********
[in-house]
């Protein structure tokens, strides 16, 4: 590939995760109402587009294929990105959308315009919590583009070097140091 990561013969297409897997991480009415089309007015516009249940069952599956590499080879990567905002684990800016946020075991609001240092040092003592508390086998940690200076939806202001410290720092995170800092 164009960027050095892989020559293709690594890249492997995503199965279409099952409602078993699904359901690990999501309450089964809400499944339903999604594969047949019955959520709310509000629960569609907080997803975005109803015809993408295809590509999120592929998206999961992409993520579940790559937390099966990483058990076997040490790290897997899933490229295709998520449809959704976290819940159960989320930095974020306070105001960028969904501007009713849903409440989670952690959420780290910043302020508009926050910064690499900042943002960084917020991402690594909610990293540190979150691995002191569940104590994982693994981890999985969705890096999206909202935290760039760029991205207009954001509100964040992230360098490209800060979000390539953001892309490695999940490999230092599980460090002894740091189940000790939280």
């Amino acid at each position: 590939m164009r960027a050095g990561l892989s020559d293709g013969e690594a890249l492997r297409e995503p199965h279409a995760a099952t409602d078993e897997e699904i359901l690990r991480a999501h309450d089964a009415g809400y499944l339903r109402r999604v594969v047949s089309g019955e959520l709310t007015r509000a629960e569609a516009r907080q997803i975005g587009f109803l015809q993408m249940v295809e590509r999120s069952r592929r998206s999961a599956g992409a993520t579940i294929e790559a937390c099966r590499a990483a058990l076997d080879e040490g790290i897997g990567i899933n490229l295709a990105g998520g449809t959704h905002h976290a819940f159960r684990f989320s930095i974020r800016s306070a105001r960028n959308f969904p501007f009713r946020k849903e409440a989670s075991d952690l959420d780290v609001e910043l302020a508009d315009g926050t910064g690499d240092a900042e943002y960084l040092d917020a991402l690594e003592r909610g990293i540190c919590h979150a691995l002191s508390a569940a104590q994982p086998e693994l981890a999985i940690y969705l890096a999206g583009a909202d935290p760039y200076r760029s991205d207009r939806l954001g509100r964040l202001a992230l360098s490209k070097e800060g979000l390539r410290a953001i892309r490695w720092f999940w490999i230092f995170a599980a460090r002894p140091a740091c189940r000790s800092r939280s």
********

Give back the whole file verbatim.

[in-house]
């Protein structure tokens, strides 16, 4: 590939995760109402587009294929990105959308315009919590583009070097140091 990561013969297409897997991480009415089309007015516009249940069952599956590499080879990567905002684990800016946020075991609001240092040092003592508390086998940690200076939806202001410290720092995170800092 164009960027050095892989020559293709690594890249492997995503199965279409099952409602078993699904359901690990999501309450089964809400499944339903999604594969047949019955959520709310509000629960569609907080997803975005109803015809993408295809590509999120592929998206999961992409993520579940790559937390099966990483058990076997040490790290897997899933490229295709998520449809959704976290819940159960989320930095974020306070105001960028969904501007009713849903409440989670952690959420780290910043302020508009926050910064690499900042943002960084917020991402690594909610990293540190979150691995002191569940104590994982693994981890999985969705890096999206909202935290760039760029991205207009954001509100964040992230360098490209800060979000390539953001892309490695999940490999230092599980460090002894740091189940000790939280």
């Amino acid at each position: 590939m164009r960027a050095g990561l892989s020559d293709g013969e690594a890249l492997r297409e995503p199965h279409a995760a099952t409602d078993e897997e699904i359901l690990r991480a999501h309450d089964a009415g809400y499944l339903r109402r999604v594969v047949s089309g019955e959520l709310t007015r509000a629960e569609a516009r907080q997803i975005g587009f109803l015809q993408m249940v295809e590509r999120s069952r592929r998206s999961a599956g992409a993520t579940i294929e790559a937390c099966r590499a990483a058990l076997d080879e040490g790290i897997g990567i899933n490229l295709a990105g998520g449809t959704h905002h976290a819940f159960r684990f989320s930095i974020r800016s306070a105001r960028n959308f969904p501007f009713r946020k849903e409440a989670s075991d952690l959420d780290v609001e910043l302020a508009d315009g926050t910064g690499d240092a900042e943002y960084l040092d917020a991402l690594e003592r909610g990293i540190c919590h979150a691995l002191s508390a569940a104590q994982p086998e693994l981890a999985i940690y969705l890096a999206g583009a909202d935290p760039y200076r760029s991205d207009r939806l954001g509100r964040l202001a992230l360098s490209k070097e800060g979000l390539r410290a953001i892309r490695w720092f999940w490999i230092f995170a599980a460090r002894p140091a740091c189940r000790s800092r939280s």